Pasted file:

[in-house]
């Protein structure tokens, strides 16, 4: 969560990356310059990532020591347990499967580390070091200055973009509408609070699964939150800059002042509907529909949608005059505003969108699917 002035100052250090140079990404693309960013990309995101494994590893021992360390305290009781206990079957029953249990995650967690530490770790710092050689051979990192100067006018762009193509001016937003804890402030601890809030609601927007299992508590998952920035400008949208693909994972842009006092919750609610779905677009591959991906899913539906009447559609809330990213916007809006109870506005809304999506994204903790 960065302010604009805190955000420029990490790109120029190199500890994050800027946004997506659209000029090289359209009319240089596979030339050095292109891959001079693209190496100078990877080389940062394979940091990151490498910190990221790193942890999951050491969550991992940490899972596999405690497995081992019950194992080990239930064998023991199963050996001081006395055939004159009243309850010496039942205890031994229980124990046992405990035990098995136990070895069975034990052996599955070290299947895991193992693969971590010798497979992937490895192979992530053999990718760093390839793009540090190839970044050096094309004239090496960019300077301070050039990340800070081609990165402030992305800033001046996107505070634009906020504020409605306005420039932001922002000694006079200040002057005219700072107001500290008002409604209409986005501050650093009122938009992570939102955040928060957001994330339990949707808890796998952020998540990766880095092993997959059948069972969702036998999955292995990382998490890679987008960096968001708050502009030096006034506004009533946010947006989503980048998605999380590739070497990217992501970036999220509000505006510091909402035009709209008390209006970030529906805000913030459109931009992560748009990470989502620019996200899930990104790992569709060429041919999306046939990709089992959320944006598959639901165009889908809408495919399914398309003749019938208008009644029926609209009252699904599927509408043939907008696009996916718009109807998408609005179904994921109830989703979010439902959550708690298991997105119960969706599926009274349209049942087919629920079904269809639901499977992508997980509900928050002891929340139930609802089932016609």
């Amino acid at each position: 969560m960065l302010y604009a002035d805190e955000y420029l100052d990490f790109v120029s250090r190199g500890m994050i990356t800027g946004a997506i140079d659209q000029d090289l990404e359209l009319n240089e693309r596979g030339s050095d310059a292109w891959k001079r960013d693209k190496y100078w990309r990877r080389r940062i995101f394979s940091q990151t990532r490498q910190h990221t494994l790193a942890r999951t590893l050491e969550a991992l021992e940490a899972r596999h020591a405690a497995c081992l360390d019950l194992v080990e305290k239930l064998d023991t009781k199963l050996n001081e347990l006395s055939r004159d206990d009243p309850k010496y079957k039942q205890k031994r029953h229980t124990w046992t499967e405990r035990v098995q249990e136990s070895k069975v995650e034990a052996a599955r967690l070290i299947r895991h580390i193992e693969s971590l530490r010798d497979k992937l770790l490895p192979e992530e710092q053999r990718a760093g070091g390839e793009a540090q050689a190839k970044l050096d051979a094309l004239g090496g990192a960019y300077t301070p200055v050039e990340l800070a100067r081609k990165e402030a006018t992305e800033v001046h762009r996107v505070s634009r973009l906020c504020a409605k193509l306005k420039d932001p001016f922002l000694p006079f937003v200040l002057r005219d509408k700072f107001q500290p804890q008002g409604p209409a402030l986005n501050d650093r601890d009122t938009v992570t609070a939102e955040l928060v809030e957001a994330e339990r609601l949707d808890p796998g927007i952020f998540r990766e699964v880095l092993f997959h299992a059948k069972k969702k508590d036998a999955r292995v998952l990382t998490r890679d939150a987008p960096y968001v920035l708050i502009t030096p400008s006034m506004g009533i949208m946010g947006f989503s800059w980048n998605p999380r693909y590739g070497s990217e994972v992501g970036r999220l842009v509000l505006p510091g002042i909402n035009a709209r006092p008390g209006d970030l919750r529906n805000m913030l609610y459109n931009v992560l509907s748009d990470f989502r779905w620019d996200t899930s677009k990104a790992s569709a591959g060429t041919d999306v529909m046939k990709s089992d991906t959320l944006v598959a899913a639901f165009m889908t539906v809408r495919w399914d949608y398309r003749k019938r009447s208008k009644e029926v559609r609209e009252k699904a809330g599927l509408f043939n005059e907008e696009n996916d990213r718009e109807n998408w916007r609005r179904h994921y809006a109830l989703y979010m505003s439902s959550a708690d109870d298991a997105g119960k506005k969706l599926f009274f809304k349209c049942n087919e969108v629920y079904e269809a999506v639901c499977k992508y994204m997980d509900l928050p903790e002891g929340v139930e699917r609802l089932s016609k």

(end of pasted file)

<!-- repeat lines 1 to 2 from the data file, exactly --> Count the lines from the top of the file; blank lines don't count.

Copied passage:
[in-house]
């Protein structure tokens, strides 16, 4: 969560990356310059990532020591347990499967580390070091200055973009509408609070699964939150800059002042509907529909949608005059505003969108699917 002035100052250090140079990404693309960013990309995101494994590893021992360390305290009781206990079957029953249990995650967690530490770790710092050689051979990192100067006018762009193509001016937003804890402030601890809030609601927007299992508590998952920035400008949208693909994972842009006092919750609610779905677009591959991906899913539906009447559609809330990213916007809006109870506005809304999506994204903790 960065302010604009805190955000420029990490790109120029190199500890994050800027946004997506659209000029090289359209009319240089596979030339050095292109891959001079693209190496100078990877080389940062394979940091990151490498910190990221790193942890999951050491969550991992940490899972596999405690497995081992019950194992080990239930064998023991199963050996001081006395055939004159009243309850010496039942205890031994229980124990046992405990035990098995136990070895069975034990052996599955070290299947895991193992693969971590010798497979992937490895192979992530053999990718760093390839793009540090190839970044050096094309004239090496960019300077301070050039990340800070081609990165402030992305800033001046996107505070634009906020504020409605306005420039932001922002000694006079200040002057005219700072107001500290008002409604209409986005501050650093009122938009992570939102955040928060957001994330339990949707808890796998952020998540990766880095092993997959059948069972969702036998999955292995990382998490890679987008960096968001708050502009030096006034506004009533946010947006989503980048998605999380590739070497990217992501970036999220509000505006510091909402035009709209008390209006970030529906805000913030459109931009992560748009990470989502620019996200899930990104790992569709060429041919999306046939990709089992959320944006598959639901165009889908809408495919399914398309003749019938208008009644029926609209009252699904599927509408043939907008696009996916718009109807998408609005179904994921109830989703979010439902959550708690298991997105119960969706599926009274349209049942087919629920079904269809639901499977992508997980509900928050002891929340139930609802089932016609």